When it comes to your eating habits, “small changes can have a big impact,” says CAMH Dietitian Kelly Matheson.
She’s seen too many mental health clients put their physical health on the backburner while they work towards recovery; and major changes in diet may not be realistic. So she’s a big believer in small but significant steps to better health.
“Our clients have even more complex needs. That’s because their mental health condition, or medications they are on, may cause cravings” says Kelly, one of six Registered Dietitians working at CAMH. She is responsible for providing dietary expertise to about 100 clients in the Complex Mental Illness (CMI) Program.
Cravings for sugar, and stimulants like caffeine, are common because they may temporarily counteract feelings of lethargy related to a client’s condition or meds, she says. At the same time, those craved foods may also contribute to chronic disease such as diabetes, high cholesterol and blood pressure, or weight issues.
Soda pop alternatives: CAMH Registered Dietitian Kelly Matheson helps clients make their own alternatives to sugar-rich soda pop with healthy ingredients such as spring water and fruit.
“My role is to work with clients to help them identify realistic changes that can improve their energy level, mood and overall health,” says Kelly, who is also a Certified Diabetes Educator. “I see this as a harm reduction approach.” She gives several examples:
- One woman Kelly assisted was living in a boarding house that served large portions of carb-heavy foods such as rice and potatoes. “We talked about options for a more balanced meal. She realized she could take a smaller serving of potatoes and add some vegetable portions by keeping baby carrots and cherry tomatoes in the fridge.”
- Kelly worked with a male client who agreed to step down a level on the “triple-sugar-triple-cream” coffees he was drinking several times a day. “I passed him in the park later. He had a coffee in his hand and he waved to me and shouted: “Double-Double!”
- Some of her clients have created substitutes for sugar- and caffeine-rich soda pop by adding their own favourite fruits, such as orange or lemon, to spring water. Kelly also helps clients take control over portions – for example by requesting a smaller portion, even for a fast food meal.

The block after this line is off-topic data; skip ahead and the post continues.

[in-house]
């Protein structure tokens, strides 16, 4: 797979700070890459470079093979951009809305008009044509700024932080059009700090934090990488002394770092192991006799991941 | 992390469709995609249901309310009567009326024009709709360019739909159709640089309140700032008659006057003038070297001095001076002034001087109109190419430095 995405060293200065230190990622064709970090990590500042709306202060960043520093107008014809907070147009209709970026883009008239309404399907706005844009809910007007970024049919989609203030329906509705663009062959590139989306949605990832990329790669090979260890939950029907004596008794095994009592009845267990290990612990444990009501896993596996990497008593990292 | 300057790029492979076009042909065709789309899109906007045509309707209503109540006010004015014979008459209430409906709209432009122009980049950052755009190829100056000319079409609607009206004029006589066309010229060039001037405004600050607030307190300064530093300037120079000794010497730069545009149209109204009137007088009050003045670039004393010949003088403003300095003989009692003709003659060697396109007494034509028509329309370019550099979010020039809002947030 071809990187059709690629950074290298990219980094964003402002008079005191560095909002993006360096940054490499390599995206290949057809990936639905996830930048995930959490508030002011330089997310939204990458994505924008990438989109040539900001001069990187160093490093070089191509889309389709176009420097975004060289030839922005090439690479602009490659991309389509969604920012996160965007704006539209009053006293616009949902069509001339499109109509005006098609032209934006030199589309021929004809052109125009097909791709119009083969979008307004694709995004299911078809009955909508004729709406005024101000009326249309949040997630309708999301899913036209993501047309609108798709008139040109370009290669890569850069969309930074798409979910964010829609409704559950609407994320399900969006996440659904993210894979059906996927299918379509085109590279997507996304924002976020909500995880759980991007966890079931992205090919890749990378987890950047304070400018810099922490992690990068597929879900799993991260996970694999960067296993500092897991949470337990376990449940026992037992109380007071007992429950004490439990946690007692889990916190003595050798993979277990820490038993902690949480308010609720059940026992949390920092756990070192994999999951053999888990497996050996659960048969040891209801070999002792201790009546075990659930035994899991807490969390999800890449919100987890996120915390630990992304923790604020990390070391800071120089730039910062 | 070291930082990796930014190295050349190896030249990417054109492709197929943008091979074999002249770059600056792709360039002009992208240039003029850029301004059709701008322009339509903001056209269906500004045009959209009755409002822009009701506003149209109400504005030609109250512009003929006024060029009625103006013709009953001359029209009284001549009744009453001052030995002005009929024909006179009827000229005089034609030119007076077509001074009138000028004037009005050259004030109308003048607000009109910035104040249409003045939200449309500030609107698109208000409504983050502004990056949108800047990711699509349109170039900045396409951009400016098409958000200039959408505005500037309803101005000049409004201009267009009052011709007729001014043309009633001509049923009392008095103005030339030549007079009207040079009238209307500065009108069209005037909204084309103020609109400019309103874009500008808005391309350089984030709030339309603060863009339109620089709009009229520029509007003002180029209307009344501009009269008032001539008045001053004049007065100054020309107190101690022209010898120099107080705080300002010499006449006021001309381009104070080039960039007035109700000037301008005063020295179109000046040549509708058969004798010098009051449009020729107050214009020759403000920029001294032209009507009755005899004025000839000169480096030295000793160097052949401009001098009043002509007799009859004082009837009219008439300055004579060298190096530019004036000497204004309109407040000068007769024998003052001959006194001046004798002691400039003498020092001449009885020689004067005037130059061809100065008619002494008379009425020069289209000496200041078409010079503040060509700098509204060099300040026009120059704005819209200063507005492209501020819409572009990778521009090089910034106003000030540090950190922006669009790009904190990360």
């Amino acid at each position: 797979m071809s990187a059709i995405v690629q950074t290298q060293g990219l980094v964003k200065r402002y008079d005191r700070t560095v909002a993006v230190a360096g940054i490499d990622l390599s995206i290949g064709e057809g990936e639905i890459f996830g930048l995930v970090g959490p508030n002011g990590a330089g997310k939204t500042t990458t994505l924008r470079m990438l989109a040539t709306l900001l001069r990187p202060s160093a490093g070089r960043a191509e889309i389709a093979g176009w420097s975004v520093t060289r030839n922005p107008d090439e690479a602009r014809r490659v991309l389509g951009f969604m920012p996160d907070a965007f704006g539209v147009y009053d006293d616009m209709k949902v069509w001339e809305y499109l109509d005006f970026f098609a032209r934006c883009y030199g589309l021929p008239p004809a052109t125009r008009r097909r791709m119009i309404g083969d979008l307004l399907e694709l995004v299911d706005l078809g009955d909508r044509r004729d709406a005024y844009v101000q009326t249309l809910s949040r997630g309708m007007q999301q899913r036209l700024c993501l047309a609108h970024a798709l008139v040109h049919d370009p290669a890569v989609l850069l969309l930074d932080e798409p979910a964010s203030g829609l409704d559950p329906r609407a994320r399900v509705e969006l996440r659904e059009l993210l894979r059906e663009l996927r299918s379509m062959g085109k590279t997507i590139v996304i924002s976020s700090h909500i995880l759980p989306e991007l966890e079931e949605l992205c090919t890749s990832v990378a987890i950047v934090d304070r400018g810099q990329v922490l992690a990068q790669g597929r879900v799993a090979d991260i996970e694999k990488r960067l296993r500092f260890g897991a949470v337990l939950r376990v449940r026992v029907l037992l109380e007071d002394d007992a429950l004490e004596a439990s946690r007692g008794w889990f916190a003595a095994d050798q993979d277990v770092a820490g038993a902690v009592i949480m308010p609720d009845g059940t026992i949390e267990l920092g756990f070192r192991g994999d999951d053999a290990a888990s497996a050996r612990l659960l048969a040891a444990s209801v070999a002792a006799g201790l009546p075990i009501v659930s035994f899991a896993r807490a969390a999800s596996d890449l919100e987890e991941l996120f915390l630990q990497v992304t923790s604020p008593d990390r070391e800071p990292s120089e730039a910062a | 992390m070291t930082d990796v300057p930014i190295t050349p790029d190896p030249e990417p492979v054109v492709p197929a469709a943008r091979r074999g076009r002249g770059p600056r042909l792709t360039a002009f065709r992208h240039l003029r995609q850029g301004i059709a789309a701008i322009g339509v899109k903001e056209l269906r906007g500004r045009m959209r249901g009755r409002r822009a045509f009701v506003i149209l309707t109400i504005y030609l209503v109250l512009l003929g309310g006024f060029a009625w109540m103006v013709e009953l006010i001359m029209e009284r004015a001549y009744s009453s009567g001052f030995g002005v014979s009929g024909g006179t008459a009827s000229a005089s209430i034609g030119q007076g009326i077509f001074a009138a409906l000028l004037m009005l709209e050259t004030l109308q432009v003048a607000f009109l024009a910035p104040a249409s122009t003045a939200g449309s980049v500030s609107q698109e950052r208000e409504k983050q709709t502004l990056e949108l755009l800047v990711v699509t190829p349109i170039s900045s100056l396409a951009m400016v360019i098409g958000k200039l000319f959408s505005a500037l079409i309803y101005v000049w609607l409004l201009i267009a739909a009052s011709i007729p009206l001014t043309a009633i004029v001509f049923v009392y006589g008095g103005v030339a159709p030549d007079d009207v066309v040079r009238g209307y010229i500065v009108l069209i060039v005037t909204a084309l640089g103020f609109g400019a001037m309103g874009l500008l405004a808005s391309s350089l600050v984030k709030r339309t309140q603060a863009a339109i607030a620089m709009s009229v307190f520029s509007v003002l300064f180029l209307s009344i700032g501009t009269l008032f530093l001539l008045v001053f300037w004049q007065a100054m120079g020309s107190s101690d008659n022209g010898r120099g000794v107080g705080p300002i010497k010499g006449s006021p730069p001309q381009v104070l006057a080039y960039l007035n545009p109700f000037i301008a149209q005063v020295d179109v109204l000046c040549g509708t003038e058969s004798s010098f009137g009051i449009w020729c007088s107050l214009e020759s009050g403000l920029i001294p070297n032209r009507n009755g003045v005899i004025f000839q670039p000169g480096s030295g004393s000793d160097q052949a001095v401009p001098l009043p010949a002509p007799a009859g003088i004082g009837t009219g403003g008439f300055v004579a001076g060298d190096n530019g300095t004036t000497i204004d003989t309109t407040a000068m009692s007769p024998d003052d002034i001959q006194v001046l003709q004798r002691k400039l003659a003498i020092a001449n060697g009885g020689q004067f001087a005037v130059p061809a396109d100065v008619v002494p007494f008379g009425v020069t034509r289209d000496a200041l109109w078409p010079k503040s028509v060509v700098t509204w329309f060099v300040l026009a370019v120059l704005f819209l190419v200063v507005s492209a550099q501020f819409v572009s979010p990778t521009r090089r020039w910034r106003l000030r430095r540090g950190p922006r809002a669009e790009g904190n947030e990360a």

Kelly recently presented to a conference for Family Health Team (FHT) Dietitians across Ontario. Her focus was to increase their knowledge and comfort level when they assist patients with a mental illness or addiction.
Kelly told conference participants about some of the complexities faced by mental health clients when it comes to food. In addition to cravings for sugar and caffeine, these include food delusions or phobias, and food insecurity related to homelessness or unstable housing. As well, mental health clients may experience emotional eating related to stress. Co-existing conditions like addiction can also create challenges.
Three key factors in healthy eating
Kelly takes a three-pronged approach with her clients to look at:
1) Timing and frequency of meals -- the importance of eating every 4 to 6 hours, versus eating when Hungry, Angry, Lonely or Tired (the HALT principle)
2) What you eat – the importance of fibre and protein, prioritizing water for hydration, and reading the fine print on ingredients
3) How much you eat – emphasizing variety and portion sizes for heath.
Kelly says she sometimes has to challenge clients on a diet that they are trying – providing evidence-based advice about nutrition elements they may be missing. A gluten-free diet, for example, lacks fibre, exacerbating constipation that some clients may experience related to their meds. In this case, Kelly would look at ways to add fibre back to the person’s diet.
Finding the right balance: Kelly -- at right, with colleagues Danielle Clemmet, Behaviour Therapist (centre) and Kiera Marshall, Social Worker (left) -- uses plastic food models to speak with clients about food content and portion size.
Kelly also provides group sessions such as the Encore program, which equip CAMH clients with better knowledge about food, how to purchase and prepare it.
Addressing special needs for clients’ nutrition
She coordinates some special dietary needs, in teamwork with CAMH Dietary Services. These may be related to therapeutic diets for clients aimed at lowering cholesterol, as well as vegetarian diets and faith-based needs such as Halal and Kosher diets.
When a client leaves CAMH, Kelly aims to refer them to a community Family Health Team, Community Health Centre, or Diabetic Education Centre (DEC), to ensure continuity of care for their nutrition.
To keep up to date, she participates in an e-mail group of six CAMH Dietitians in the CAMH CMI and Addictions groups, to share practice questions, discuss referrals, and look at strategies.
When it comes to nutrition, it pays to sweat the small stuff, says Kelly.
“We know we won’t be perfect every day, but when we have a choice, small changes can make a big improvement in our health over the long term.”